So I was browsing Big Fat Deal, which was discussing fat hatred groups on Facebook. They referenced an article at Freydblog which was discussing hate groups aimed at the elderly. From there I found a series of articles by Paul at the Elders Tribune -- he's a 20-something who edits a blog aimed at an older audience -- on what those elder hate Facebook groups were all about.
Now, I dig Facebook. I've moved around a lot in my life, from continent to continent as well as town to town, state to state, or country to country. When I was a kid, keeping in touch meant snail mail, so of course everyone lost touch instantly as soon as someone moved away (going to an international school made this a pretty common occurrence.) Now, you surf someone up on Facebook, and voila; the years in between are just sources of anecdotes now, instead of resentment.
Mind you, I've gotten my share of pervs looking for NSA sex, or (worse?) old boyfriends or lovers finding me "by accident" or "randomly" (fancy that...) and suddenly wanting to be part of my life again. But such are the hazards of being on Teh Intarpipes. Cost of doing business.
Facebook groups tend to be no more than a source of puzzlement or amusement to me. They're online cliques without the pecking order. The vast majority of them are stupid; they're individual voices into the windstorm, desperately crying out for someone to notice them, pay attention, and validate their worth as a person. They are graffitti; they are angsty goth poetry written in a diary and left somewhere conspicuous. In other words, they're usually not worth our time.
What I found intriguing -- enough to write a probably-too-long response to Paul's articles -- was the confusion evident especially in the Freydblog article and its commenters. Why oh why, they asked, would anyone hate like this?
[I quote now from the response I wrote.]
Now, I have no deep-seated hatred of the elderly -- I get along rather well with both my surviving grandparents (each of whom lives over 3000 miles away), my parents are in their sixties, and I can socialize with their friends just fine.
But. You want to know why there is so much vitriol aimed at the elderly? Yes, I'm sure part of it is fear of the unknown, mixed up with fear of one's own mortality. (From now on I'm going to use "you" to refer to the presumably older audience of this blog, and "we/us" to refer to the generation which includes Paul and myself. This is to clarify my arguments using broad generalizations.)
For those of us without regular contact with the elderly, on the road is where most of us see you the most often. Most of you learned to drive at a time and in an environment nearly unimaginable to the average teenager or twentysomething today. Even if we exclude any mention of those elderly drivers who perhaps should no longer be on the road due to lessened faculties (I understand that in our car culture of little public transportation, driving = independence -- and that's a different issue), your priorities while behind the wheel are usually quite different from ours. In general, we value speed, you, safety. This is bound to cause resentment. Neither side can argue the other into submission, so it gets expressed via road rage.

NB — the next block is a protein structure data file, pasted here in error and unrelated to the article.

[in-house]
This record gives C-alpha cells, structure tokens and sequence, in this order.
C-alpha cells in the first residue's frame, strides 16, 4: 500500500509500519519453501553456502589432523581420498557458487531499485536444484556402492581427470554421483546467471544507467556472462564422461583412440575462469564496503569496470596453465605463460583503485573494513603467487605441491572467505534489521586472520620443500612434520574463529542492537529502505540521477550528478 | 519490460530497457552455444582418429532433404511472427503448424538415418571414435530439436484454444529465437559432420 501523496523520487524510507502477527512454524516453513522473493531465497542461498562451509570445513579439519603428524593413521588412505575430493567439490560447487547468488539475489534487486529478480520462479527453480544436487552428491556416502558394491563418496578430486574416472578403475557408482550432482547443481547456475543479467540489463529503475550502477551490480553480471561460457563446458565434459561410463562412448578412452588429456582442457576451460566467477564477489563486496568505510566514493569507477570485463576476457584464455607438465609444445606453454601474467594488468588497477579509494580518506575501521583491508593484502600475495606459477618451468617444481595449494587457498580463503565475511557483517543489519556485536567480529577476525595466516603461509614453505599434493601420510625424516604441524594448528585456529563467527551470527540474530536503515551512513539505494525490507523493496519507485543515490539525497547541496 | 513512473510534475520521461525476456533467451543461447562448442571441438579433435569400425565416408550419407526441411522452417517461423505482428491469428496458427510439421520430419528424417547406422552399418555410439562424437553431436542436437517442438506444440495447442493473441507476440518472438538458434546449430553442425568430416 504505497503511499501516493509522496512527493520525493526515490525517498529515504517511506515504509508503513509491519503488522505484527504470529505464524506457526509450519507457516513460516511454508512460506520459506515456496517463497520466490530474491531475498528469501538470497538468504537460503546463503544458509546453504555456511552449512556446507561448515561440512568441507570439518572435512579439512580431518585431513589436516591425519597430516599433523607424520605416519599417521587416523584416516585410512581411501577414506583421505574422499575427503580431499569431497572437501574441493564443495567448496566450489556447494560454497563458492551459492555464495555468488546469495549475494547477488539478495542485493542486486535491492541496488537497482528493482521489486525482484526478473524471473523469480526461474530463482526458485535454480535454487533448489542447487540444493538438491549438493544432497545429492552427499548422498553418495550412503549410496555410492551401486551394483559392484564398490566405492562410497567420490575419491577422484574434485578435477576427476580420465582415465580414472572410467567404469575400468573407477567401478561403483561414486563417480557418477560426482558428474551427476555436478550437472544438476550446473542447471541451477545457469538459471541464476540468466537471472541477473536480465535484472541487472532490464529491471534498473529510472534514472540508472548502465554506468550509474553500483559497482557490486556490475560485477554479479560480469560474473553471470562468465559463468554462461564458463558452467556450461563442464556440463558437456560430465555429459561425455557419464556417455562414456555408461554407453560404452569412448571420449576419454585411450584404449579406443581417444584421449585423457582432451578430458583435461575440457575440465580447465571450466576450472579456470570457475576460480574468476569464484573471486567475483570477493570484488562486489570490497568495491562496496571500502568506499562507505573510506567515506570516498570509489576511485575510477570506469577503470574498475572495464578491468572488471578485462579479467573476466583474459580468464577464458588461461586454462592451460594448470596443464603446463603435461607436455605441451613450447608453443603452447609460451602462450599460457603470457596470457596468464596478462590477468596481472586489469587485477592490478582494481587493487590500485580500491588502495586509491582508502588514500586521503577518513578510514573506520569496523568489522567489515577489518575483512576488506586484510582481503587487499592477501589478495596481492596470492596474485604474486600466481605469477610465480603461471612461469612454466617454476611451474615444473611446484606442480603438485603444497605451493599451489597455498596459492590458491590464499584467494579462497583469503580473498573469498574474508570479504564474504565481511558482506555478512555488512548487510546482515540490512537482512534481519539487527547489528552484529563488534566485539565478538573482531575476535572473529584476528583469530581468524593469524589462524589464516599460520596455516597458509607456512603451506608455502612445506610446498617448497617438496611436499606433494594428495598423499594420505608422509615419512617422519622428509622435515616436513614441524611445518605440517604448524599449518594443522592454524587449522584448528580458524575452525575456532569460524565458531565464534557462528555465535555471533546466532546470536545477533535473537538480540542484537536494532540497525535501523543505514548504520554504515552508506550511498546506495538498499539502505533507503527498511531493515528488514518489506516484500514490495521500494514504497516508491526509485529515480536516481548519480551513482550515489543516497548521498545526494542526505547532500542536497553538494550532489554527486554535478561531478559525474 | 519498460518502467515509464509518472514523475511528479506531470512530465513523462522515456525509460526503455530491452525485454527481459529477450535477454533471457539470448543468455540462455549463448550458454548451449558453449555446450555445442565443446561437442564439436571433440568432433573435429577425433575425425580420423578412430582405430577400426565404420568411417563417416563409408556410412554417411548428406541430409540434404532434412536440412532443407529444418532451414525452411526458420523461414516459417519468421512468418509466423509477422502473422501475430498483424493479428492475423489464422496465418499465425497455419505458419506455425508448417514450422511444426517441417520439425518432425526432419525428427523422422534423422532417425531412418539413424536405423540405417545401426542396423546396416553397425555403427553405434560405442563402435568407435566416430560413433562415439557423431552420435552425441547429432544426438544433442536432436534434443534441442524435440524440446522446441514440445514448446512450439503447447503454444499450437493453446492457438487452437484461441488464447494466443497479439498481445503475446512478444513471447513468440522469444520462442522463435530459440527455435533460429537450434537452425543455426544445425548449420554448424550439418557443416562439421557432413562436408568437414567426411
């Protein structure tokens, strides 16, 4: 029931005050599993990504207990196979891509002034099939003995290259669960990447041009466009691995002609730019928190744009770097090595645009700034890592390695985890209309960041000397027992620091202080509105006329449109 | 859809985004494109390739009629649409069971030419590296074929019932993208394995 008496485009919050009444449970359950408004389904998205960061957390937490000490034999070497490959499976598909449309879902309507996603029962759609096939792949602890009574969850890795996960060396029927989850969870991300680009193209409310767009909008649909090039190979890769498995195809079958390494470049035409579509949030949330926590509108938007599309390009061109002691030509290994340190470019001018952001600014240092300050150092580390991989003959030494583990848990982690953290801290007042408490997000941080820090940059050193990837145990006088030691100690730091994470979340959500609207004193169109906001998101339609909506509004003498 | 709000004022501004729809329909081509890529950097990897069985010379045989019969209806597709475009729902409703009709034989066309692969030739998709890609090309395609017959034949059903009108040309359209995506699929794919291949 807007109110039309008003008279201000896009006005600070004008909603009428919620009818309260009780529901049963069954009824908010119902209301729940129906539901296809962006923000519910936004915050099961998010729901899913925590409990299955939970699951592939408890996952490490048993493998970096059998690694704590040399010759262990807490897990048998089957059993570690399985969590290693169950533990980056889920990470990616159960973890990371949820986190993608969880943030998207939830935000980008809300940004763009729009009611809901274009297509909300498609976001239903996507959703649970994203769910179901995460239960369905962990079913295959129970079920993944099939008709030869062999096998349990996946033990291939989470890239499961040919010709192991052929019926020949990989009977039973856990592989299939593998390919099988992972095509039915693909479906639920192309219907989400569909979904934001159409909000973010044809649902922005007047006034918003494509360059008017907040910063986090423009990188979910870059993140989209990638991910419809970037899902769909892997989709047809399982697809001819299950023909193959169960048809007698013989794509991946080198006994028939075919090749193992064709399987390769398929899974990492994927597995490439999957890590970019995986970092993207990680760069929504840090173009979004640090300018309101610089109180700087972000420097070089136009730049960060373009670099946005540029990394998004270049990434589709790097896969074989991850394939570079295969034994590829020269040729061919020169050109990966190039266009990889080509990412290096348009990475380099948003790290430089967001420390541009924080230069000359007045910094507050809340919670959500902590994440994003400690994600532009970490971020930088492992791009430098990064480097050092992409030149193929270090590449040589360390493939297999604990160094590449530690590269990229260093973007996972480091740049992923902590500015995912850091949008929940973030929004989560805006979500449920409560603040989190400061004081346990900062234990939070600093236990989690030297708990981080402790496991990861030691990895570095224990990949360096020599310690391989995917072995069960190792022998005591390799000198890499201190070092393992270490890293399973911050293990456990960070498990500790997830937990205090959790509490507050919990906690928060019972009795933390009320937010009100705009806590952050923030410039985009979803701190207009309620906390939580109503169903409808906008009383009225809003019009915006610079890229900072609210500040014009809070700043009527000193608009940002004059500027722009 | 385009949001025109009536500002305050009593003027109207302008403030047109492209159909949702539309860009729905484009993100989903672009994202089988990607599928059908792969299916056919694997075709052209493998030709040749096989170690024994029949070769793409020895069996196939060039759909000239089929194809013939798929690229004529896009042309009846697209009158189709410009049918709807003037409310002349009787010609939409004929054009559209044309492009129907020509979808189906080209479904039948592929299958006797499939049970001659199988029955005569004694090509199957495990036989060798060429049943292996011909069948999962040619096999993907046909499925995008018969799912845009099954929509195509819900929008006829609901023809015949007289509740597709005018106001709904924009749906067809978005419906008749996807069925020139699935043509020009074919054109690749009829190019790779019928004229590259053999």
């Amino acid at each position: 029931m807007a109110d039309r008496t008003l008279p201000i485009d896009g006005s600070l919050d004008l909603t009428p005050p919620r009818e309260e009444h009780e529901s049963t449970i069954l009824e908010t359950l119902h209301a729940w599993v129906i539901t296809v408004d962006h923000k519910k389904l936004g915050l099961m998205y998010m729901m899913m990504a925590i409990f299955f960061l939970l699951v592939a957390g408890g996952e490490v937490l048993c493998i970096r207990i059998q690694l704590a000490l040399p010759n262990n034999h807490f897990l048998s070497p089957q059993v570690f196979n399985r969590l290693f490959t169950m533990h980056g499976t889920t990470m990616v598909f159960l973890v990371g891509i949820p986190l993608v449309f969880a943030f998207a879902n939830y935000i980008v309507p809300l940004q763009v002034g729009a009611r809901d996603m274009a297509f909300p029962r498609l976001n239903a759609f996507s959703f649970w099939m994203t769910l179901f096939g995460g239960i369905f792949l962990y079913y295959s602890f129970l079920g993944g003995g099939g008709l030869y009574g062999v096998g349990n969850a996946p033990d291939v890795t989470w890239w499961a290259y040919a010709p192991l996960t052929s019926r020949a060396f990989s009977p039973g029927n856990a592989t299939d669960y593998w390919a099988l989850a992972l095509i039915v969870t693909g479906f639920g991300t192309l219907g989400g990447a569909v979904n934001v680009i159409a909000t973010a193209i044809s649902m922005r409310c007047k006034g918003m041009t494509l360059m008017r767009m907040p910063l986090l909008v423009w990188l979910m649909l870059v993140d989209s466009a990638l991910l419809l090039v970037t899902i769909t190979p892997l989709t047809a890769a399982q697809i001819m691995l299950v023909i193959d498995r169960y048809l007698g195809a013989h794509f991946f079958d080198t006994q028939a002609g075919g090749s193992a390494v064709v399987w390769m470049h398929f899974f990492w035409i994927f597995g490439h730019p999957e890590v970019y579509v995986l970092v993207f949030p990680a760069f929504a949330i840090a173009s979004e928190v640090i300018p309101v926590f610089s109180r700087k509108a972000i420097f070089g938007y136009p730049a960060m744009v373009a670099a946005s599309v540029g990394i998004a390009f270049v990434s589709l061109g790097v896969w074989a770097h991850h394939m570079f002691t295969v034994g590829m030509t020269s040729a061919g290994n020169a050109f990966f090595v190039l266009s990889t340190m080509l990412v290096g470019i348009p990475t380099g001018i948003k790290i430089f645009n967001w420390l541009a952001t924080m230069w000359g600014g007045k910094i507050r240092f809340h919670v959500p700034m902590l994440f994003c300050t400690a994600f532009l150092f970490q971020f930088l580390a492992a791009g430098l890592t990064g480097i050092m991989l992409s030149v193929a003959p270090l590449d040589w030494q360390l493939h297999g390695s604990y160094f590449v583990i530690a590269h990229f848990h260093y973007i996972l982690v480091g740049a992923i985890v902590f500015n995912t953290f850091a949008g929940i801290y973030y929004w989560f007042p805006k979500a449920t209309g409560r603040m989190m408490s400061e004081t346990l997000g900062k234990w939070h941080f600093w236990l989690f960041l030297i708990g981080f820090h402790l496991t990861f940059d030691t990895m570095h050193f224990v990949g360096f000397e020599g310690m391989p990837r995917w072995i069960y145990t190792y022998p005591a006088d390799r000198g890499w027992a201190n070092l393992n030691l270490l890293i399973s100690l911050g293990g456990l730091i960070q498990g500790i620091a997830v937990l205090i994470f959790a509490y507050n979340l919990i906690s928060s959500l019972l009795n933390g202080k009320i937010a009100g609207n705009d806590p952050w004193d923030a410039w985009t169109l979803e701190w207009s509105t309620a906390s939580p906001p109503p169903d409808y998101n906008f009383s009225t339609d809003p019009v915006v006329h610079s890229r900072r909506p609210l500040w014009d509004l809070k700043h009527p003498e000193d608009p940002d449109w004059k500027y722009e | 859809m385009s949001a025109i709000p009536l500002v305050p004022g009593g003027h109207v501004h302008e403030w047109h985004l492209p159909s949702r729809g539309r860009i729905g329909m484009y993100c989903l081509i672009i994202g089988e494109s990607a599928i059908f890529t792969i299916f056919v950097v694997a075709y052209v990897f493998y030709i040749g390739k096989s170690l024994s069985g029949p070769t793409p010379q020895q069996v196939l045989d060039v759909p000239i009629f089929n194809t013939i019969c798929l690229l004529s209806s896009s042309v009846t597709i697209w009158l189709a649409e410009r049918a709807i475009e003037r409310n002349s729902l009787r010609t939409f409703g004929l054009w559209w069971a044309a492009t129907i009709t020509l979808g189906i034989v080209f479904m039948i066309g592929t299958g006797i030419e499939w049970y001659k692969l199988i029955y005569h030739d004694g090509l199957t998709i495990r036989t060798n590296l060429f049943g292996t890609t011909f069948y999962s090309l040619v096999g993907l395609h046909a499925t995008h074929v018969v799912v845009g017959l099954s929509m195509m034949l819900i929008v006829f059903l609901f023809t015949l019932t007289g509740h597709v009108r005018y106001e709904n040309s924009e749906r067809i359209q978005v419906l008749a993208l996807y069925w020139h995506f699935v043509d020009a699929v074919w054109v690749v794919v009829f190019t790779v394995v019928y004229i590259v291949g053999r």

Speaking of resentment, let's talk about finances. My generation can, all evidence to the contrary, do the math. There are a lot of you. There are not as many of us. You're all not only growing older, but staying alive past retirement at a rate unheard of in history (not blaming you, obvy; beats the alternative). But that does mean that, when we look at an older person with whom we have no personal connection, it's hard to see them as anything but a looming tax burden.
We come from a generation that has never in its adult(ish) life been able to trust or respect our government. We think the concept of privacy as an inherent right is hilarious, as we've never seen it in action. We're the ones who will be sent to war by the leaders you elect (we're well aware of who holds politicians' attention, which contributes to our voting apathy). We think about information and morality in completely different terms.
Wow, this turned into kind of a rant.
I can't solve the problem, obviously. I'd be a lot richer if I could just have the answer to societal issues.
Communication is important. Show us *why* manners and politesse are important. Remembering the violent emotions that controlled you at our age will help. Ignoring the worst of the nonsense, as you would ignore a kid's tantrum while still loving the kid, will help; eighty per cent of it is driven by a need to show off or fit in, and isn't personal.
And, er... if you're not going over 75, please don't drive in the fast lane.